While the government will not penalise parents who choose to keep children at home once schools reopen, it will "strongly encourage" people to send them in.

The government has also asked SAGE to look at whether the regulations can be changed at this point to allow people to expand their household group to include a second household in the same household group, potentially drawing on the New Zealand "bubbles" model.

"Since 23 March the Government has asked people to only leave the house for very limited purposes and this has been extraordinarily disruptive to people's lives," the government said in its roadmap document.

"In particular this has affected the isolated and vulnerable, and those who live alone. As restrictions continue, the Government is considering a range of options to reduce the most harmful social effects to make the measures more sustainable."

The intention would be to help parents struggling with childcare responsibilities and people who are living alone or socially isolated.

It is not yet clear whether households with over-70s or people in the vulnerable category would be discouraged from mixing. It is unlikely that people who are shielding would be able to mix with a second household.

Whitty said: "What we're trying to do all the way through, given that there are no good answers here, no good solutions here. What we have to do is balance increased risk against the fact that people's understandable need to consider what they do over the next few months, [that's] exactly what we're looking at how we balance those risks."

Vallance added: "We've been asked to look at this and we will look at it and come back with the scientific advice... it's not straightforward at all."

Ministers have also asked SAGE to look into allowing people to gather in slightly larger groups so that couples can hold small weddings.

The third phase — pubs, restaurants, leisure facilities, and more

The government has also laid out plans for a third step, which would see hospitality businesses such as pubs and restaurants, hairdressers, beauty salons, places of worship, and leisure facilities such as cinemas reopening — which it says is likely to happen no earlier than July 4.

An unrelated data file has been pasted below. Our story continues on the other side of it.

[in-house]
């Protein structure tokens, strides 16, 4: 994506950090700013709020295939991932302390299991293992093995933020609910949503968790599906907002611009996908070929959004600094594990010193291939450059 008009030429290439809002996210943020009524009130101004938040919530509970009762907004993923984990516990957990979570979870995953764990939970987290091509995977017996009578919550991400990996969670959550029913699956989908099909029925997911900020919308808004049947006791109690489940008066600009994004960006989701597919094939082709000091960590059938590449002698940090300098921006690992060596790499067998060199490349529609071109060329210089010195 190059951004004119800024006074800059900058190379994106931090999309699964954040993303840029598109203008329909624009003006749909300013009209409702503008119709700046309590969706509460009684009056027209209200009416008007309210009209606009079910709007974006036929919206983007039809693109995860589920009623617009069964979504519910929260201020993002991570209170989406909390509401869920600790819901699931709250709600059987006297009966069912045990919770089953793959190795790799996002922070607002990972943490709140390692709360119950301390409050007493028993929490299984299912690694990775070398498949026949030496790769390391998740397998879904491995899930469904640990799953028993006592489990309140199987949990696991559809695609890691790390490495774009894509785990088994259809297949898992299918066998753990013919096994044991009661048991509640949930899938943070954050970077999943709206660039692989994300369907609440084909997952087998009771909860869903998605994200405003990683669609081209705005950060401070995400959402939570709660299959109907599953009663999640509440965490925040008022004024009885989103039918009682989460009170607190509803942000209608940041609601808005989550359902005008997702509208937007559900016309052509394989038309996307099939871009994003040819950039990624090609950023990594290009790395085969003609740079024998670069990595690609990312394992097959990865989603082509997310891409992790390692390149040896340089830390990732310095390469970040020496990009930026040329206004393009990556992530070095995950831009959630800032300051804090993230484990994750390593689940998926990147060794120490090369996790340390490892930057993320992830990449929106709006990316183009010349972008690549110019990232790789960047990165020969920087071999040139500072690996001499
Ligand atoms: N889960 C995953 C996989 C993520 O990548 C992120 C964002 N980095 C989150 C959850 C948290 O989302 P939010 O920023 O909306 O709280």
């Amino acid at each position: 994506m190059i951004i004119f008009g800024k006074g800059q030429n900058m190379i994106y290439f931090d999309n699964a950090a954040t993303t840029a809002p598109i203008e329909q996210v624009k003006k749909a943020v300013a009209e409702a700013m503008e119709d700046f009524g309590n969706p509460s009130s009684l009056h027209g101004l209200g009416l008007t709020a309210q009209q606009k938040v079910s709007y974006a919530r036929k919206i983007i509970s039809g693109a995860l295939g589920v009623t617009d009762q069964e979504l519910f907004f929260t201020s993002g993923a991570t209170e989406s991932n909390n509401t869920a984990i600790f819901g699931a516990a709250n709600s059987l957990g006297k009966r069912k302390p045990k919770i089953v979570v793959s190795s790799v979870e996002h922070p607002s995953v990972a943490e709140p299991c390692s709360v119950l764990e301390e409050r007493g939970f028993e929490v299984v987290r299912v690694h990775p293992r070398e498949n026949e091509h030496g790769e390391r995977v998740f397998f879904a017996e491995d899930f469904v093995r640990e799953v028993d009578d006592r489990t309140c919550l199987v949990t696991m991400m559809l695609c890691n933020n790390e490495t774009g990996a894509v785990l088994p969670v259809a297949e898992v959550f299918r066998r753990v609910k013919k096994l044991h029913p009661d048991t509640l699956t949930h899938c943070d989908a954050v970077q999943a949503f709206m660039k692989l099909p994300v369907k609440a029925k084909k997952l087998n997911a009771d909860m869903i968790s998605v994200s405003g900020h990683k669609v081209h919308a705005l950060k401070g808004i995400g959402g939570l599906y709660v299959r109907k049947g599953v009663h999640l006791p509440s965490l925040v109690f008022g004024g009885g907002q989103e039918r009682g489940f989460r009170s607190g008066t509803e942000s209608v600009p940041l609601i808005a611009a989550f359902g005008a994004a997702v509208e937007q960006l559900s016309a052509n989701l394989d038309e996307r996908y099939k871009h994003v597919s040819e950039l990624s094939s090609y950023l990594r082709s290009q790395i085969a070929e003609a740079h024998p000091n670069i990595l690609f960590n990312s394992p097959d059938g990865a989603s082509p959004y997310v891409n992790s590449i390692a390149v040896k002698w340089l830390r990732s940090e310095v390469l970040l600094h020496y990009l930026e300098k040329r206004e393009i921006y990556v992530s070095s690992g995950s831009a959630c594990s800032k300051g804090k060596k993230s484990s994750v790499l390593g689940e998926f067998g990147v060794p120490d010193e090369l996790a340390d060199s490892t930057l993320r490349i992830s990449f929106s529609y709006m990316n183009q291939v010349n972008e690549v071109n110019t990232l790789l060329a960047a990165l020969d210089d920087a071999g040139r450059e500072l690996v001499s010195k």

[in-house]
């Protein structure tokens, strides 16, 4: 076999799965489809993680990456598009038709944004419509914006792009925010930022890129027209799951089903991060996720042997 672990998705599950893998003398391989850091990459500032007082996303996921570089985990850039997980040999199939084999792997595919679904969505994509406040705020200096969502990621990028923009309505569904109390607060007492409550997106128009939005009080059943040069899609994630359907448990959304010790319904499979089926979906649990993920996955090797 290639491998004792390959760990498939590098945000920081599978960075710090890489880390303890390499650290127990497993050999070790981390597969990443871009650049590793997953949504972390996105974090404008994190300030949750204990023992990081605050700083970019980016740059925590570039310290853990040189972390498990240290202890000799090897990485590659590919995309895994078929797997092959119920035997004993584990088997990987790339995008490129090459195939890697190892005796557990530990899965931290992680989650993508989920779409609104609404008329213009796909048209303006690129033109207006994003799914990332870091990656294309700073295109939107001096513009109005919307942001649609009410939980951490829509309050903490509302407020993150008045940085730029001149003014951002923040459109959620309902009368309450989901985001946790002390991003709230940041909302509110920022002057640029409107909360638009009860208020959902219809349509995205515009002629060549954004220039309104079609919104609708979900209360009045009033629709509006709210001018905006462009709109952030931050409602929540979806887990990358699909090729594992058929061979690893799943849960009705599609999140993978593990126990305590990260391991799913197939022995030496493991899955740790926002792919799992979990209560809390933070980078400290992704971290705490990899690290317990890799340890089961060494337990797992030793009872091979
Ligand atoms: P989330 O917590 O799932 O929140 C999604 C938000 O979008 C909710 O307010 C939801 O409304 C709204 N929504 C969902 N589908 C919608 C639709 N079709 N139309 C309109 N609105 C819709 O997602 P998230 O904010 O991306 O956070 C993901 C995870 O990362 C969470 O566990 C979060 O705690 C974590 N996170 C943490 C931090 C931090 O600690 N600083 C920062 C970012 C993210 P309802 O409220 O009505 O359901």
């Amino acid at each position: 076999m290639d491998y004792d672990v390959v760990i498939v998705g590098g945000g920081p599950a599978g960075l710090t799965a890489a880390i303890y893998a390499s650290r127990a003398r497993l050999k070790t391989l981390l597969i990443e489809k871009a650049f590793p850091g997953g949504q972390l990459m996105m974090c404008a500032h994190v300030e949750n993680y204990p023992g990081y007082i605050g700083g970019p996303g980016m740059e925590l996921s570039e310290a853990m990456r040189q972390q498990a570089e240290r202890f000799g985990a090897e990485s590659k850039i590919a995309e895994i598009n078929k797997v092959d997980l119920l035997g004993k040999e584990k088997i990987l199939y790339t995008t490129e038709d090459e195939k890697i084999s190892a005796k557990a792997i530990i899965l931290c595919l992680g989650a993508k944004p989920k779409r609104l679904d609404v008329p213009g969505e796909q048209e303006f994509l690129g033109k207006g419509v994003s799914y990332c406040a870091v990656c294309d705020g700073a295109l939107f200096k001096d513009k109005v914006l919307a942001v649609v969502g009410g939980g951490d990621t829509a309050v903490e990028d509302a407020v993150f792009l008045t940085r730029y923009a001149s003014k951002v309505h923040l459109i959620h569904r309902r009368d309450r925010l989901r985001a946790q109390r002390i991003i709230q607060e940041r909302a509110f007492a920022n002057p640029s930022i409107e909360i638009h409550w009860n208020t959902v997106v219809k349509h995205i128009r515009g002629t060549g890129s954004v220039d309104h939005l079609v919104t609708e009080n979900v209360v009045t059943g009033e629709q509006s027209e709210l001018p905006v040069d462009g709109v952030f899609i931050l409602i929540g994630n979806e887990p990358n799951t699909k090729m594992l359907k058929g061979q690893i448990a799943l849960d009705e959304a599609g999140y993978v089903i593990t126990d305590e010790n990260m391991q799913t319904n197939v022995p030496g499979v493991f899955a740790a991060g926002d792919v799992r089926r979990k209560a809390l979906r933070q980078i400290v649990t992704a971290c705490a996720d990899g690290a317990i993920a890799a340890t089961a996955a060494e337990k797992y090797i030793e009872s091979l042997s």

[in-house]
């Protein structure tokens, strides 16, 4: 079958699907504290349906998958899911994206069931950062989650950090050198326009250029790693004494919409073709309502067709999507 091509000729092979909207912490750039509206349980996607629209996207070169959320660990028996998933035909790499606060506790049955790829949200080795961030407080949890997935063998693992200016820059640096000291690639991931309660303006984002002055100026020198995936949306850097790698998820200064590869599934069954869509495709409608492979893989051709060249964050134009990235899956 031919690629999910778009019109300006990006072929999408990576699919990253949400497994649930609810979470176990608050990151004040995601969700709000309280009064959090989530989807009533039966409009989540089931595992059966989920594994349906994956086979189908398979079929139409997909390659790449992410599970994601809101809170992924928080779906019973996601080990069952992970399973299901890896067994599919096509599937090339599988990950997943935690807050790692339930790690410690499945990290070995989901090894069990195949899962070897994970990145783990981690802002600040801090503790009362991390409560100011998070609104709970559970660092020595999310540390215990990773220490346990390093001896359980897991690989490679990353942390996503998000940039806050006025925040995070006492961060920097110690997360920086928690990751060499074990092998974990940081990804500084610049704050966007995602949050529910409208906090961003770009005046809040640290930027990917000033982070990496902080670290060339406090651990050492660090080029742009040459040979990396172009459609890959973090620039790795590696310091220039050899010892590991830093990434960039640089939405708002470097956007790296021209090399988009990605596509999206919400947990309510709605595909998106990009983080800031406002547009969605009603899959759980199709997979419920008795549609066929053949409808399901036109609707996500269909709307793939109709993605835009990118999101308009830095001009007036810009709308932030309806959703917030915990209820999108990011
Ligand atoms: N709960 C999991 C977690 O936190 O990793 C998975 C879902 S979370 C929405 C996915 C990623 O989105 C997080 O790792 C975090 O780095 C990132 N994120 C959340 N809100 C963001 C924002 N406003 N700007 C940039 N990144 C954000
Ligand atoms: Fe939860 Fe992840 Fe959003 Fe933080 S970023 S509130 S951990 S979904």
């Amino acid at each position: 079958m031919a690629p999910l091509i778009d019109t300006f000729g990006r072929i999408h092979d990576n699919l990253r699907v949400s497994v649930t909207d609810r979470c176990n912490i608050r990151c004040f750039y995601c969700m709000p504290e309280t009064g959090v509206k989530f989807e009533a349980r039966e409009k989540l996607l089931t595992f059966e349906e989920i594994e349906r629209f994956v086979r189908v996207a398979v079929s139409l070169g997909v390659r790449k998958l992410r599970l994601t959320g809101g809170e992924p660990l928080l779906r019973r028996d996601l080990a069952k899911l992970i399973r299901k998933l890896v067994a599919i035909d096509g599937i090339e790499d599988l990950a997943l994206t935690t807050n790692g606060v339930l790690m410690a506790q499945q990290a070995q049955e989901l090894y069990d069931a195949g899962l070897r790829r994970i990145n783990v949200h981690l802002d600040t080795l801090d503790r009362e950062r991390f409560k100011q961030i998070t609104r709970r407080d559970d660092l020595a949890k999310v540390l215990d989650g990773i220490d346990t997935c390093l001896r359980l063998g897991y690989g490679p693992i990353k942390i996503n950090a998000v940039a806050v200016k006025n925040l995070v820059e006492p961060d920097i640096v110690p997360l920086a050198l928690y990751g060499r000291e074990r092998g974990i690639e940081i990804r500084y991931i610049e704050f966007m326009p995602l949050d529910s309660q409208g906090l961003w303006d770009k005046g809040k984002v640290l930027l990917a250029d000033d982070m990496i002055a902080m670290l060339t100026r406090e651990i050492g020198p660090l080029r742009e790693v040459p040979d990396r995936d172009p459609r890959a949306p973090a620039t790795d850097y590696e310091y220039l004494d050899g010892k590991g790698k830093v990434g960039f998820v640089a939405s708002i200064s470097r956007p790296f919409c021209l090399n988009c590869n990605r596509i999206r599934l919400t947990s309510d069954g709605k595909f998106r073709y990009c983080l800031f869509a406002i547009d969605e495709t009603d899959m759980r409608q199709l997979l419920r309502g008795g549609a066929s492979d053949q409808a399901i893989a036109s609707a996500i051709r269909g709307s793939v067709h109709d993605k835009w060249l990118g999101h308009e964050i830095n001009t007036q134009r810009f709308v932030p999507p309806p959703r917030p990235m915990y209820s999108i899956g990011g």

The plan is for pilots and phased reopenings to ensure that "these types of higher-risk businesses" can operate safely.

The government has also warned that some venues that are by design crowded — such as nightclubs or gig venues — may not be able to reopen at this point, or may be only able to reopen in part.

It intends to set up taskforces to work with different industries and create a plan for how they can open in a "COVID-secure" way.

The document was presented to parliament following prime minister Boris Johnson's televised address to the nation on Sunday evening, in which he laid out some of the measures the government was planning to ease the country out of lockdown.

In his foreword to the document, Johnson wrote: "It is not a quick return
to 'normality.' Nor does it lay out an easy answer. And, inevitably, parts of this plan will adapt as we learn more about the virus.

"But it is a plan that should give the people of the United Kingdom hope.
Hope that we can rebuild; hope that we can save lives; hope that we can safeguard livelihoods."


Hannah Al-Othman is a political correspondent for BuzzFeed News and is based in London.

Contact Hannah Al-Othman at hannah.al-othman@buzzfeed.com.